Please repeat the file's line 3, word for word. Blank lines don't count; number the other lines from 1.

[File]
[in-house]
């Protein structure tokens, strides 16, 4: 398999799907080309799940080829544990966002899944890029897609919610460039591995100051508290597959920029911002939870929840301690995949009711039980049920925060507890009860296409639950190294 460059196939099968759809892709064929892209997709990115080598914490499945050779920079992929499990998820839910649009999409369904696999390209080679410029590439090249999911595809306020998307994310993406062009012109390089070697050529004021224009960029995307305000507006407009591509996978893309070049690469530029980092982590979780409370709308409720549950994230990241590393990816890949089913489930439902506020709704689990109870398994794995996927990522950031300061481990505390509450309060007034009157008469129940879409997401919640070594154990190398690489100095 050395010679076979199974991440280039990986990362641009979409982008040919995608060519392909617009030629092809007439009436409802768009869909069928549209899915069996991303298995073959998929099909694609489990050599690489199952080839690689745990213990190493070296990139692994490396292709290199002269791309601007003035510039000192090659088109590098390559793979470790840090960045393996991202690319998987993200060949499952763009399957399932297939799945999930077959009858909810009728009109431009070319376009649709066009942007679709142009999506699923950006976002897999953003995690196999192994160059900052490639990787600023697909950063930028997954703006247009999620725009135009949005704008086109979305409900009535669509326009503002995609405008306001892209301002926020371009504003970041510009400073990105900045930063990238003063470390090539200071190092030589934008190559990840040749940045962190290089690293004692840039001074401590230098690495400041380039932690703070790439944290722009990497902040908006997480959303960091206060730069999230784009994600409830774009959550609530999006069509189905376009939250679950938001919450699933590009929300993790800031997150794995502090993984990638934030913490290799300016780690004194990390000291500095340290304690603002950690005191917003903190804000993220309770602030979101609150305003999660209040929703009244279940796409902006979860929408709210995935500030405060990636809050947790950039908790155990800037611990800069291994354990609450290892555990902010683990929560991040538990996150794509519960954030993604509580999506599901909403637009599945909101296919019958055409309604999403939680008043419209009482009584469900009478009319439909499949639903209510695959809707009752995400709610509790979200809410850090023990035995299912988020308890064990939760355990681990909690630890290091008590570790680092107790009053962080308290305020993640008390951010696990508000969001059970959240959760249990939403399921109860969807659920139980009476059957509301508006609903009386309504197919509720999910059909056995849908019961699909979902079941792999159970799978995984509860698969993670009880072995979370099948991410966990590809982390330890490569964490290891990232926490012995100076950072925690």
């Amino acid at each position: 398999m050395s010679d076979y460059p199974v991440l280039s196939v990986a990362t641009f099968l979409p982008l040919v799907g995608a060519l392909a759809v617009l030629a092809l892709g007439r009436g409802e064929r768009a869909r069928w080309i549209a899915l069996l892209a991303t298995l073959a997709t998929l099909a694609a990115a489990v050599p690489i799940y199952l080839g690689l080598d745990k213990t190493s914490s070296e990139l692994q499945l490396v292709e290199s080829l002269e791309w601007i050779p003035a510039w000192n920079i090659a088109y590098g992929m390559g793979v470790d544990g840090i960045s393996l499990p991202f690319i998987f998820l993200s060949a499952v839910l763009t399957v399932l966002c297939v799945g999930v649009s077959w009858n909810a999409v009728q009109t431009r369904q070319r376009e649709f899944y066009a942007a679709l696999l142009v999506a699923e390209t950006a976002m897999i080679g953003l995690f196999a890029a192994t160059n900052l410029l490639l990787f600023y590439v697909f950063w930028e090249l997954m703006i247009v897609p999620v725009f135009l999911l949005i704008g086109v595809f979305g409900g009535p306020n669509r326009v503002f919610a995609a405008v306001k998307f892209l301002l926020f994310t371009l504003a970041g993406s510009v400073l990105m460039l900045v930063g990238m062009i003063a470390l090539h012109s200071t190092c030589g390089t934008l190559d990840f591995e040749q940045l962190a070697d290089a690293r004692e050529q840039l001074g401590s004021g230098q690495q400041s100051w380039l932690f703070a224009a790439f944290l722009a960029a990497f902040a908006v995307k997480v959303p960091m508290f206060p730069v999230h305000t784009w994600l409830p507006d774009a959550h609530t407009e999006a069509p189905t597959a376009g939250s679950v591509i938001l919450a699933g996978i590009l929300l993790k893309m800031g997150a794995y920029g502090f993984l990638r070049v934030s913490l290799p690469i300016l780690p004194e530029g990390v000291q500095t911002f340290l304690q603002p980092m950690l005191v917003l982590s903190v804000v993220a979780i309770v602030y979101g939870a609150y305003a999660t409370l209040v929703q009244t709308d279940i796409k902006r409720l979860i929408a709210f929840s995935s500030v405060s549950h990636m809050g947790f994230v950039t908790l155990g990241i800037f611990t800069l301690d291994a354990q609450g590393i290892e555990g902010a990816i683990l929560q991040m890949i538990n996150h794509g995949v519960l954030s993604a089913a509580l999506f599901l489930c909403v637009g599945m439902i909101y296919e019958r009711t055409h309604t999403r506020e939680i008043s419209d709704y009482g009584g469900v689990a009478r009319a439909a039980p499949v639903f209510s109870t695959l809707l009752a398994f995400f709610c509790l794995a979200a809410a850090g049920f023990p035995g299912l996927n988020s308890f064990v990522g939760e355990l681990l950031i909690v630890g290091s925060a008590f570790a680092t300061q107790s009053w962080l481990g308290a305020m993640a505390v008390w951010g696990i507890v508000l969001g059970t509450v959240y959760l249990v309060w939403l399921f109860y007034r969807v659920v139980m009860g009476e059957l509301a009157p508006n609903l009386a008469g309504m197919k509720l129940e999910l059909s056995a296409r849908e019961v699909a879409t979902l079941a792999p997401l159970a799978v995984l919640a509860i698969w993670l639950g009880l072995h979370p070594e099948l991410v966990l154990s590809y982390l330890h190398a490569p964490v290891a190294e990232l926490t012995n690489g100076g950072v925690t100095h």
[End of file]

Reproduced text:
């Amino acid at each position: 398999m050395s010679d076979y460059p199974v991440l280039s196939v990986a990362t641009f099968l979409p982008l040919v799907g995608a060519l392909a759809v617009l030629a092809l892709g007439r009436g409802e064929r768009a869909r069928w080309i549209a899915l069996l892209a991303t298995l073959a997709t998929l099909a694609a990115a489990v050599p690489i799940y199952l080839g690689l080598d745990k213990t190493s914490s070296e990139l692994q499945l490396v292709e290199s080829l002269e791309w601007i050779p003035a510039w000192n920079i090659a088109y590098g992929m390559g793979v470790d544990g840090i960045s393996l499990p991202f690319i998987f998820l993200s060949a499952v839910l763009t399957v399932l966002c297939v799945g999930v649009s077959w009858n909810a999409v009728q009109t431009r369904q070319r376009e649709f899944y066009a942007a679709l696999l142009v999506a699923e390209t950006a976002m897999i080679g953003l995690f196999a890029a192994t160059n900052l410029l490639l990787f600023y590439v697909f950063w930028e090249l997954m703006i247009v897609p999620v725009f135009l999911l949005i704008g086109v595809f979305g409900g009535p306020n669509r326009v503002f919610a995609a405008v306001k998307f892209l301002l926020f994310t371009l504003a970041g993406s510009v400073l990105m460039l900045v930063g990238m062009i003063a470390l090539h012109s200071t190092c030589g390089t934008l190559d990840f591995e040749q940045l962190a070697d290089a690293r004692e050529q840039l001074g401590s004021g230098q690495q400041s100051w380039l932690f703070a224009a790439f944290l722009a960029a990497f902040a908006v995307k997480v959303p960091m508290f206060p730069v999230h305000t784009w994600l409830p507006d774009a959550h609530t407009e999006a069509p189905t597959a376009g939250s679950v591509i938001l919450a699933g996978i590009l929300l993790k893309m800031g997150a794995y920029g502090f993984l990638r070049v934030s913490l290799p690469i300016l780690p004194e530029g990390v000291q500095t911002f340290l304690q603002p980092m950690l005191v917003l982590s903190v804000v993220a979780i309770v602030y979101g939870a609150y305003a999660t409370l209040v929703q009244t709308d279940i796409k902006r409720l979860i929408a709210f929840s995935s500030v405060s549950h990636m809050g947790f994230v950039t908790l155990g990241i800037f611990t800069l301690d291994a354990q609450g590393i290892e555990g902010a990816i683990l929560q991040m890949i538990n996150h794509g995949v519960l954030s993604a089913a509580l999506f599901l489930c909403v637009g599945m439902i909101y296919e019958r009711t055409h309604t999403r506020e939680i008043s419209d709704y009482g009584g469900v689990a009478r009319a439909a039980p499949v639903f209510s109870t695959l809707l009752a398994f995400f709610c509790l794995a979200a809410a850090g049920f023990p035995g299912l996927n988020s308890f064990v990522g939760e355990l681990l950031i909690v630890g290091s925060a008590f570790a680092t300061q107790s009053w962080l481990g308290a305020m993640a505390v008390w951010g696990i507890v508000l969001g059970t509450v959240y959760l249990v309060w939403l399921f109860y007034r969807v659920v139980m009860g009476e059957l509301a009157p508006n609903l009386a008469g309504m197919k509720l129940e999910l059909s056995a296409r849908e019961v699909a879409t979902l079941a792999p997401l159970a799978v995984l919640a509860i698969w993670l639950g009880l072995h979370p070594e099948l991410v966990l154990s590809y982390l330890h190398a490569p964490v290891a190294e990232l926490t012995n690489g100076g950072v925690t100095h």